chadchu1

@dementedlullaby No, it doesn't. Maybe they were & maybe most of the other people there were lazy. She should've said "group" instead of people but the fact that that one sentence is the only thing you're focusing on makes you sound like a jerk.

DocMARs
DocMARs

@LadyAika I work for a very similarly structured company as well (and I stress, not that this is a bad thing), and I, in many ways, consider myself to be a troublemaker, or at least that's the feeling I get. And of course, it's not that we're trying to get attention or gain some sort of reputation. It's more that we won't settle for bad work, or mediocre delivery of whatever we are creating, and being adamant about that level of quality just so happens to make waves at the same time.


Good on you for doing just that! :)

m_a_t_h_e_a_d_
m_a_t_h_e_a_d_

@cratecruncher Obviously, you've never worked in a company with faux-flat structure. I have for about 10 years and I can tell you that what I read here felt word for word like a reiteration of my own experience. Power in a group always exists in some form and, with a renouncement on classic hierarchy comes the danger of ganging and mobbing by people who like to create de-facto hierarchies by blocking too creative co-workers and by keeping anyone who could be a threat to threir power a large. Flat hierarchy can go very wrong and when it does, it's basically the rule of the jungle.

crunchb3rry
crunchb3rry

@Mausolus Yeah, but with Valve shifting to standalone consoles and fancy controllers, they're like EA now. More concerned about the stock market. I remember stories from old EA employees that talked about Nerf gun wars on their lunch breaks, and then one day all the guys in suits and ties came in and it became an entirely different employer. That was around the time the "Wives of EA employees" stories came about, about "crunch time" and mandated shifts without much in regards to compensation for the effort they put in and the money the company actually pockets.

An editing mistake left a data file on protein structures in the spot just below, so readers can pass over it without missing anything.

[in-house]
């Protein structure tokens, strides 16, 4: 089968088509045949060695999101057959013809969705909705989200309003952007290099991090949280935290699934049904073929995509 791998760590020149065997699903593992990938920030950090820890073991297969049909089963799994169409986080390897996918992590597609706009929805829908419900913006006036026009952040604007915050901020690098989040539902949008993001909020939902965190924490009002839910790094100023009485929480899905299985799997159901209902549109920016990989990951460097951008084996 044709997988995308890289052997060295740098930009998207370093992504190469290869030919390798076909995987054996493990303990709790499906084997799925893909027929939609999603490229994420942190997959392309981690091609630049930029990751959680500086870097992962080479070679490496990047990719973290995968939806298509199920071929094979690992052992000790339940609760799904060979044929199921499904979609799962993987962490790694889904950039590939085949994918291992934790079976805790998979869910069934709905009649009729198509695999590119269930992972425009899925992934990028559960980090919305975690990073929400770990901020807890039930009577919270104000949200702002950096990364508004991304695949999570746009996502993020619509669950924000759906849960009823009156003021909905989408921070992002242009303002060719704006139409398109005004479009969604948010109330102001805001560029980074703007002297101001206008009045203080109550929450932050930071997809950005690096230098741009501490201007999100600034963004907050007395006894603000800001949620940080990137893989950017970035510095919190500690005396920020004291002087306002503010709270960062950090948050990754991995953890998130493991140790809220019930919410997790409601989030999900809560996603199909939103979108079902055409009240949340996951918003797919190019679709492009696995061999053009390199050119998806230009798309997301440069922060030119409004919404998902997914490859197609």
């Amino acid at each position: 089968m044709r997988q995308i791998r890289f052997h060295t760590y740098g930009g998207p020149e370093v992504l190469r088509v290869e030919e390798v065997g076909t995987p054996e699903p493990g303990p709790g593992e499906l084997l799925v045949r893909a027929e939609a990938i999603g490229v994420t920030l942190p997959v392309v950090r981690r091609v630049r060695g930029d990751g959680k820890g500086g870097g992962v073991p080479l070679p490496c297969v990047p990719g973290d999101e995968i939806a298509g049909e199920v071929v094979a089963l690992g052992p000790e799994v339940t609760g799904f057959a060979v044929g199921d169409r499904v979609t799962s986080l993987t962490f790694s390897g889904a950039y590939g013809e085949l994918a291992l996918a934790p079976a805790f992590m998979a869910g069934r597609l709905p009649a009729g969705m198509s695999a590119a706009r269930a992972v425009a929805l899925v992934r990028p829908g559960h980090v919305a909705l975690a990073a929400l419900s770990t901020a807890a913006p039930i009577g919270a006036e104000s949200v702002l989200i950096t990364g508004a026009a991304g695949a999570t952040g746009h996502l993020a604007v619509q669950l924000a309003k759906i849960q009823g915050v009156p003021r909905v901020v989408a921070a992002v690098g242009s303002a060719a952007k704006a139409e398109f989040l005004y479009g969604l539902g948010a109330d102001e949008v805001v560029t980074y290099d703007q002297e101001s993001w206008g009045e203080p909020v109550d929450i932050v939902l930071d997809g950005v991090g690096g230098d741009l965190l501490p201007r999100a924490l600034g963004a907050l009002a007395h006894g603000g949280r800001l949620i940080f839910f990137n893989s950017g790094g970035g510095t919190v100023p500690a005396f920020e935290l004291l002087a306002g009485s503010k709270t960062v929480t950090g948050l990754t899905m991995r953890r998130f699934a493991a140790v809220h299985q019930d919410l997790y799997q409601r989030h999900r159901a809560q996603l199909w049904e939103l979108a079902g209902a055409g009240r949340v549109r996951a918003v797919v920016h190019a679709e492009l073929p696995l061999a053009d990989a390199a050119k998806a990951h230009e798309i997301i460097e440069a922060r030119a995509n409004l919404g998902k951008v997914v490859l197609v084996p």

captaincrispy
captaincrispy

@Redsyrup I advocate you look at your use of the term 'free ride' in the context you used it in, and reevaluate the appropriateness of the usage while taking into account its correct definition.

bojanglatron
bojanglatron

@Redsyrup Uh don't shareholders buy shares in the company? That is what the word shareholder implies. That is what they bring to the table - they are the reason the rest of the firm makes money. If I bought shares in your firm and then got a call complaining about me not pulling my wait I would pull my shares right back out of your company, stat. 

sieg6529
sieg6529

@MrOrbitz And as long as people keep buying them like crazy, they have no incentive to change.

sortajan
sortajan

@spindie She also said their system doesn't work and that they backstabbed her.

thegroovenic
thegroovenic

@SDSkarface

Dice, Crytek and Epic come up with a  brand new engine for every game?

HAHAHAHAHAHAHAHAHAHAHAHAHAHAHAHAHAHAHAHAHAHAHAHAHAHA.

I'm sorry but....HAHAHAHAHAHAHAHAHAHAHAHAHAHAHAHAHAHAHAHAHAHA.

That was extremely funny. Those three companies are now FINALLY using new Engines.

fillup0
fillup0

@SDSkarface How do the likes of Portal 2 look like crap? They're working on a new engine now don't worry about it.

danjammer69
danjammer69

@shantd True.